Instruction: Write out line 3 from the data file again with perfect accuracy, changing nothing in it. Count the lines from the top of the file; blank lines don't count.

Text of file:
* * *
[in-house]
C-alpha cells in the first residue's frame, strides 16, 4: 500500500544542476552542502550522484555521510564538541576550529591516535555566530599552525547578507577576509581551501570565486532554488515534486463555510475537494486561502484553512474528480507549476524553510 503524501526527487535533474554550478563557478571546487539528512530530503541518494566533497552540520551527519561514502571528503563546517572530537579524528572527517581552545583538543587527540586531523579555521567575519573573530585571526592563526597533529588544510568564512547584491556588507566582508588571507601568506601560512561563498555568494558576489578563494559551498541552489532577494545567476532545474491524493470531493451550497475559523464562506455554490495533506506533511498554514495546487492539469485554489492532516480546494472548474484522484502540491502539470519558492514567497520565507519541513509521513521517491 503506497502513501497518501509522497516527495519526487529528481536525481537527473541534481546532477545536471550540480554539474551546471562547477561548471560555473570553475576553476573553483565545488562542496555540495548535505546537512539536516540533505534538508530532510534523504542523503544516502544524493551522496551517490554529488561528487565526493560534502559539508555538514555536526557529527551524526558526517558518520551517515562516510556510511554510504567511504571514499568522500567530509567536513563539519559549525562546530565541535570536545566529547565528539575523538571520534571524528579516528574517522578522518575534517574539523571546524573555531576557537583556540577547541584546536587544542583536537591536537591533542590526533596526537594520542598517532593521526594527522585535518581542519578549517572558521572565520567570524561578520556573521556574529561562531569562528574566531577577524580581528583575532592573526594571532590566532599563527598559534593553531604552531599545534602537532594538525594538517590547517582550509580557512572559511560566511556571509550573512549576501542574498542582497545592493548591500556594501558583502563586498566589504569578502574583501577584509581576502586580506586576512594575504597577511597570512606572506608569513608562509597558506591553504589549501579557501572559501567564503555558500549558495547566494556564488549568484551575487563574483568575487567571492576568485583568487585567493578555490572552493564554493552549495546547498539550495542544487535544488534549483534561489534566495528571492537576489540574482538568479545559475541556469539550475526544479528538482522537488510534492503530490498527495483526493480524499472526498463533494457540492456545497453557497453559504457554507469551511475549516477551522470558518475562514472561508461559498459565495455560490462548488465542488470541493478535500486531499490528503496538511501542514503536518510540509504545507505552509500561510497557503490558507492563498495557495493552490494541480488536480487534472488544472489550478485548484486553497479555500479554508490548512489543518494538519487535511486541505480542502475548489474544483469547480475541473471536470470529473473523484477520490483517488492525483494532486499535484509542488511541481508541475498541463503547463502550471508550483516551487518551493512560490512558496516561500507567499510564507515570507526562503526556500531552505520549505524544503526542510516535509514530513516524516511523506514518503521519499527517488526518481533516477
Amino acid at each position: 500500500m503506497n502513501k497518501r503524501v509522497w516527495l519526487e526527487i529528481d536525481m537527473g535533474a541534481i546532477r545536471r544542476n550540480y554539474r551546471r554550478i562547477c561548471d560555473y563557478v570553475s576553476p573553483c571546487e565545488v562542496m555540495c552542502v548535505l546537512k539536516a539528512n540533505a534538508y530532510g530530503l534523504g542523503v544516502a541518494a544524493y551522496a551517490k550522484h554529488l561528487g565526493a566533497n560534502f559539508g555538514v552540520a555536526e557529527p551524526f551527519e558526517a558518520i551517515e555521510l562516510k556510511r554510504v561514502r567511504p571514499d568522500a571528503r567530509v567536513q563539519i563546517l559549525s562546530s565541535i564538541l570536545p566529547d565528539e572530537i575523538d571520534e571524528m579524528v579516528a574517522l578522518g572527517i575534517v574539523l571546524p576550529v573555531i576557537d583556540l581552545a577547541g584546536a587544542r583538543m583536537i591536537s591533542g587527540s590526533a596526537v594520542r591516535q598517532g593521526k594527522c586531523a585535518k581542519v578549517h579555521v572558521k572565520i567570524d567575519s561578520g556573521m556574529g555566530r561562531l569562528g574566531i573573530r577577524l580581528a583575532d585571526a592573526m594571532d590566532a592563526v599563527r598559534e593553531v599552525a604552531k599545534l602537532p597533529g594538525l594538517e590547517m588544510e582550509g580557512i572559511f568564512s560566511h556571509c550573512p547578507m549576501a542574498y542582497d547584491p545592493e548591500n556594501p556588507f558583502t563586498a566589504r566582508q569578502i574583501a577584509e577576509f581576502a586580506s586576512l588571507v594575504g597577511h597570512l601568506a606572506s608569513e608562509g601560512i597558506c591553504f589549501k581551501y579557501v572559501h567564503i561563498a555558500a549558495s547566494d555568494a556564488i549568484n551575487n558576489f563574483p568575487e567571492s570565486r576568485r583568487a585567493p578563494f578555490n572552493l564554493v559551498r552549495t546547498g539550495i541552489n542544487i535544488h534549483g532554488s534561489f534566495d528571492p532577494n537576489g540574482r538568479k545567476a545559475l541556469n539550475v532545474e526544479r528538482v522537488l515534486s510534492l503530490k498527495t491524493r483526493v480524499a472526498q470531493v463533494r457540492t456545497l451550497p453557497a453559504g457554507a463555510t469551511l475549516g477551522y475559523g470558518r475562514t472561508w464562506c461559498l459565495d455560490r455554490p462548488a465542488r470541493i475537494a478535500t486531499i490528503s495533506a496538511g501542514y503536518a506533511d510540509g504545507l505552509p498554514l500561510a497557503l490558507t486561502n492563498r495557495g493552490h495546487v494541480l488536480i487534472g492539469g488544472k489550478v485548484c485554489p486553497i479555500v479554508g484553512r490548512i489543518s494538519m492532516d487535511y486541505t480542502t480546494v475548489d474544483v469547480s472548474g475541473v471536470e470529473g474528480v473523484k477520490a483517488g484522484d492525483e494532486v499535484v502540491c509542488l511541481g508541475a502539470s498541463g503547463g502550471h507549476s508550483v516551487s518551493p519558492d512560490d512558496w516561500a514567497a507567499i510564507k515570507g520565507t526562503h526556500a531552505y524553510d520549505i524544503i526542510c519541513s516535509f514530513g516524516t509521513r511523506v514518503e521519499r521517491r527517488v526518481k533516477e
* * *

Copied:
Amino acid at each position: 500500500m503506497n502513501k497518501r503524501v509522497w516527495l519526487e526527487i529528481d536525481m537527473g535533474a541534481i546532477r545536471r544542476n550540480y554539474r551546471r554550478i562547477c561548471d560555473y563557478v570553475s576553476p573553483c571546487e565545488v562542496m555540495c552542502v548535505l546537512k539536516a539528512n540533505a534538508y530532510g530530503l534523504g542523503v544516502a541518494a544524493y551522496a551517490k550522484h554529488l561528487g565526493a566533497n560534502f559539508g555538514v552540520a555536526e557529527p551524526f551527519e558526517a558518520i551517515e555521510l562516510k556510511r554510504v561514502r567511504p571514499d568522500a571528503r567530509v567536513q563539519i563546517l559549525s562546530s565541535i564538541l570536545p566529547d565528539e572530537i575523538d571520534e571524528m579524528v579516528a574517522l578522518g572527517i575534517v574539523l571546524p576550529v573555531i576557537d583556540l581552545a577547541g584546536a587544542r583538543m583536537i591536537s591533542g587527540s590526533a596526537v594520542r591516535q598517532g593521526k594527522c586531523a585535518k581542519v578549517h579555521v572558521k572565520i567570524d567575519s561578520g556573521m556574529g555566530r561562531l569562528g574566531i573573530r577577524l580581528a583575532d585571526a592573526m594571532d590566532a592563526v599563527r598559534e593553531v599552525a604552531k599545534l602537532p597533529g594538525l594538517e590547517m588544510e582550509g580557512i572559511f568564512s560566511h556571509c550573512p547578507m549576501a542574498y542582497d547584491p545592493e548591500n556594501p556588507f558583502t563586498a566589504r566582508q569578502i574583501a577584509e577576509f581576502a586580506s586576512l588571507v594575504g597577511h597570512l601568506a606572506s608569513e608562509g601560512i597558506c591553504f589549501k581551501y579557501v572559501h567564503i561563498a555558500a549558495s547566494d555568494a556564488i549568484n551575487n558576489f563574483p568575487e567571492s570565486r576568485r583568487a585567493p578563494f578555490n572552493l564554493v559551498r552549495t546547498g539550495i541552489n542544487i535544488h534549483g532554488s534561489f534566495d528571492p532577494n537576489g540574482r538568479k545567476a545559475l541556469n539550475v532545474e526544479r528538482v522537488l515534486s510534492l503530490k498527495t491524493r483526493v480524499a472526498q470531493v463533494r457540492t456545497l451550497p453557497a453559504g457554507a463555510t469551511l475549516g477551522y475559523g470558518r475562514t472561508w464562506c461559498l459565495d455560490r455554490p462548488a465542488r470541493i475537494a478535500t486531499i490528503s495533506a496538511g501542514y503536518a506533511d510540509g504545507l505552509p498554514l500561510a497557503l490558507t486561502n492563498r495557495g493552490h495546487v494541480l488536480i487534472g492539469g488544472k489550478v485548484c485554489p486553497i479555500v479554508g484553512r490548512i489543518s494538519m492532516d487535511y486541505t480542502t480546494v475548489d474544483v469547480s472548474g475541473v471536470e470529473g474528480v473523484k477520490a483517488g484522484d492525483e494532486v499535484v502540491c509542488l511541481g508541475a502539470s498541463g503547463g502550471h507549476s508550483v516551487s518551493p519558492d512560490d512558496w516561500a514567497a507567499i510564507k515570507g520565507t526562503h526556500a531552505y524553510d520549505i524544503i526542510c519541513s516535509f514530513g516524516t509521513r511523506v514518503e521519499r521517491r527517488v526518481k533516477e